Overall, the environment seems a fringe issue. Check the news, and if there’s any environmental report at all it may be nearer to sport and the weather than headlines. Visit tv documentary channels, and you could find cookery shows more readily than anything on the natural world.
Our only home, our Life Support System
Yet the environment is crucial to our existence. We hear about there being only “One Earth”, and it’s wholly true. This planet is the only home we have; it provides our food, our air, our water. It’s our life support system.
Trump’s “Svengali”, Steve Bannon, speaks of the US fighting current or imminent wars – with Islam, and with China. Yet it’s as if there’s a far greater war underway, an accidental war between humans and our life support system. Keep an eye out for reports, and you’ll find news from the frontline is not good; even as I write there are forecasts for a blistering heatwave in Australia even as unusually high temperatures accelerate melting of Arctic ice. Global warming and sea level rise look set to last not decades, but centuries.
These reports should concern everyone, even the most profit-minded and sociopathic billionaires. For they tell of humans – the smartest species in the known universe, wrecking our own life support system.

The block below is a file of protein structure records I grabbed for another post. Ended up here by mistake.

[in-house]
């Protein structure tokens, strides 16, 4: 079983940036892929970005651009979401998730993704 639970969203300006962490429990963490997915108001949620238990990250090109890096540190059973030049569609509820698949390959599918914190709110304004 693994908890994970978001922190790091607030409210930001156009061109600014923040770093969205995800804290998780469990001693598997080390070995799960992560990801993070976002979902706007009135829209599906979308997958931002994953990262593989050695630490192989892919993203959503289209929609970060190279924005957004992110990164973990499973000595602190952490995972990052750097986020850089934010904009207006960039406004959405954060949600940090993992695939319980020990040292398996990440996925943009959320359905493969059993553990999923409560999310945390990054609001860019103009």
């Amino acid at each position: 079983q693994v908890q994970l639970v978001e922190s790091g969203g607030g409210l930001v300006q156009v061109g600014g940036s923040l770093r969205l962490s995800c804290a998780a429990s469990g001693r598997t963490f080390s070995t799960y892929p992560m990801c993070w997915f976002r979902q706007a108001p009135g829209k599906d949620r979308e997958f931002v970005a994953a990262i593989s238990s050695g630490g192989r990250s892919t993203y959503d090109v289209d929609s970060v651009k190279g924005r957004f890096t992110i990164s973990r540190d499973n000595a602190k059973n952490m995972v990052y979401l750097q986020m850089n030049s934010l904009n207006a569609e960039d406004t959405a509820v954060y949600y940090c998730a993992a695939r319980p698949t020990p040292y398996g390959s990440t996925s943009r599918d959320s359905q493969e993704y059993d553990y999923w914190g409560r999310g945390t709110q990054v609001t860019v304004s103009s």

And some people are highly concerned. Not just hardcore environmentalists, who try raising awareness, including by using a fine sounding, Native American quote about how after cutting down the last tree, we can’t eat money. Renowned physicist Stephen Hawking recently wrote: [Guardian, 1 December] “Right now we only have one planet, and we need to work together to protect it.” American comedian George Carlin was bleaker and more caustic: “The planet is fine. The people are fucked… The planet will shake us off like a bad case of fleas.”
So what about you? I hope you’re already striving for better, so the planet doesn’t shake us humans off. But if not, why not? After all, it’s your life support system, too.
Written for the South China Morning Post; published on 17 Feb 2017: http://www.scmp.com/comment/insight-opinion/article/2071433/attacks-climate-science-intensify-we-must-all-work-hard